Detroit 3 CEOs won't be back in the nation's capital to grovel for more taxpayer money any time soon, industry officials say with cautious optimism.
One reason: More federal aid is likely for the industry even without groveling. The huge economic stimulus bill planned by Democrats in Congress and President-elect Barack Obama is a possible source. Even the Bush administration is easing restrictions on federal help for companies.
Another big reason: Federal loans approved last month for General Motors and Chrysler LLC, plus other government moves to free up credit, have pulled the automakers and related businesses from the brink of collapse.
"The loans match our needs," GM spokesman Greg Martin told Automotive News. He referred to $13.4 billion in loans the Bush administration has promised GM, along with $6 billion pledged to lender GMAC Financial Services. GM has collected its first $4 billion and is due to draw $5.4 billion more on Friday, Jan. 16.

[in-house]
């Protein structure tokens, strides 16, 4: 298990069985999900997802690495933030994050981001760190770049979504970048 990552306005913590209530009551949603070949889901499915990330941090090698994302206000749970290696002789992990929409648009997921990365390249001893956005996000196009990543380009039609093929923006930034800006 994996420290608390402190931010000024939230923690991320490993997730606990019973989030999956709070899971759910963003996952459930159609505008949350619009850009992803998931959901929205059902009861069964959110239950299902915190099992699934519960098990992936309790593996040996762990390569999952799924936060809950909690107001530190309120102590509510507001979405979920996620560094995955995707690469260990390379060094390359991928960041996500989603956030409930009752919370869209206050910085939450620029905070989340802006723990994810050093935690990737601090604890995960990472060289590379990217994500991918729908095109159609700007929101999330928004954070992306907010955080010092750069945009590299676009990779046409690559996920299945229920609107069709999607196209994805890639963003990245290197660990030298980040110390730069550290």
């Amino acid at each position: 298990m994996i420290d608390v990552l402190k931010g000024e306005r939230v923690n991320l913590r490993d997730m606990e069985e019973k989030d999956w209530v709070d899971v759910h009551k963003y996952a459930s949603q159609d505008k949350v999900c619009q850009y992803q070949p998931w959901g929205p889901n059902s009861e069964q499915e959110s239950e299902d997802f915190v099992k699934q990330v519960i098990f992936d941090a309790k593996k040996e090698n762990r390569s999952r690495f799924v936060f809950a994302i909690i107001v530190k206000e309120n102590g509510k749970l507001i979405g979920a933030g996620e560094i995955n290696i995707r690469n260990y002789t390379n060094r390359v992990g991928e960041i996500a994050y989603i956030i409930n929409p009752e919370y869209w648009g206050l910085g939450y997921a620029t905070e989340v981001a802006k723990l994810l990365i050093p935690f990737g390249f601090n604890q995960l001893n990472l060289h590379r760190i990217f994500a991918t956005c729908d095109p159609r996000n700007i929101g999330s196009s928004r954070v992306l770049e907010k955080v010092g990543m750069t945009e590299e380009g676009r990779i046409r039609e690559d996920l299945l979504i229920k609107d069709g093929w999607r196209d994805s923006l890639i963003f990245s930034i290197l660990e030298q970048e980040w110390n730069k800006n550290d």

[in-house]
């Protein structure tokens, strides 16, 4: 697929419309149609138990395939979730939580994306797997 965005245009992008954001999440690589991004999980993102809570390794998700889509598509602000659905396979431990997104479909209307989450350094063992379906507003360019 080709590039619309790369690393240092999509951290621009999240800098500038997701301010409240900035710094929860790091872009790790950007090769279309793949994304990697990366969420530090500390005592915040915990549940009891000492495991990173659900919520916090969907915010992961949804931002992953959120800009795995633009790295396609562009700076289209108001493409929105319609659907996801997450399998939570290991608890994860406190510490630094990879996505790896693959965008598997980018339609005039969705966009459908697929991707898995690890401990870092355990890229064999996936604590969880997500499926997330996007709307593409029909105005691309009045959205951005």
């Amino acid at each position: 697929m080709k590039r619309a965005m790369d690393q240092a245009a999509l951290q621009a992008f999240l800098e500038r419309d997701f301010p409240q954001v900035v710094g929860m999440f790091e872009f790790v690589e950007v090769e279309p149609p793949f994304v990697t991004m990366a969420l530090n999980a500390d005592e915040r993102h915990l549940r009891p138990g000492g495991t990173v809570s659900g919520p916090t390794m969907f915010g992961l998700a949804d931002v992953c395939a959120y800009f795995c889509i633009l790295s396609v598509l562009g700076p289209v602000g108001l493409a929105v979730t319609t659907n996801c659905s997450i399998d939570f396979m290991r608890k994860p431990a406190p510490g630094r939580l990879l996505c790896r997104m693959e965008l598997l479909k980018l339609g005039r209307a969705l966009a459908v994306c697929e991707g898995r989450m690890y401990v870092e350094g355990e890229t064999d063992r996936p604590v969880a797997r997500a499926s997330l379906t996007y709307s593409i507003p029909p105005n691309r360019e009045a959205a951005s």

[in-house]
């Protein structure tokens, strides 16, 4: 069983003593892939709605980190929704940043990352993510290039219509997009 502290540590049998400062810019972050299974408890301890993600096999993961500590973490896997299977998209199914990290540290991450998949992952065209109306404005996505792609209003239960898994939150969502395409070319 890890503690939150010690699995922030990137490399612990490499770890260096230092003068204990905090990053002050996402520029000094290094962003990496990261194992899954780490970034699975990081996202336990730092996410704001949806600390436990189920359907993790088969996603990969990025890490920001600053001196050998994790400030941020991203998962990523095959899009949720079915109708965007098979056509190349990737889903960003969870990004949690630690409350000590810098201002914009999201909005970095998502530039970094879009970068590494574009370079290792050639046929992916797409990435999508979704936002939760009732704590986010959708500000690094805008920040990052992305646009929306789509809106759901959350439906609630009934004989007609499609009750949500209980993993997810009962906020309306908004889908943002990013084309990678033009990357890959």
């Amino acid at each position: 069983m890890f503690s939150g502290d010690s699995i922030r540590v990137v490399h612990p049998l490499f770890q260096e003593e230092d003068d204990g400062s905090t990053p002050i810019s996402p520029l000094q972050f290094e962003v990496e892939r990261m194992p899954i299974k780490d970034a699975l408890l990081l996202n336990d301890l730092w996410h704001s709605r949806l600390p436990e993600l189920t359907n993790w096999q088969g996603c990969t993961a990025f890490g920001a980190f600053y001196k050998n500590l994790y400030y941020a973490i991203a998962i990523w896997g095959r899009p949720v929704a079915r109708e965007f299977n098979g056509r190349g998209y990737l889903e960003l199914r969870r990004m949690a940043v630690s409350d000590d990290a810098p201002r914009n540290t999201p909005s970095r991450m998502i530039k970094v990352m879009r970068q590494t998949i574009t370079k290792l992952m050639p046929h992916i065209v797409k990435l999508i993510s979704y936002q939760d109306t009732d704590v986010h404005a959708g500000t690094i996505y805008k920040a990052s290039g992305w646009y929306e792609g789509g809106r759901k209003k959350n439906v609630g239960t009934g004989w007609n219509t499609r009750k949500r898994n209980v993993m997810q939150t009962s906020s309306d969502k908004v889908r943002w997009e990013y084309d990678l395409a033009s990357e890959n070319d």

UAW President Ron Gettelfinger told Automotive News last week, "If we can get by without more [government] money, that's what we want to do."
GM, which had $16.2 billion on hand at the end of September, needs $11 billion to $14 billion a month to operate. GM was burning $2 billion a month during the third quarter, but CEO Rick Wagoner said that slowed to about $1 billion a month by November.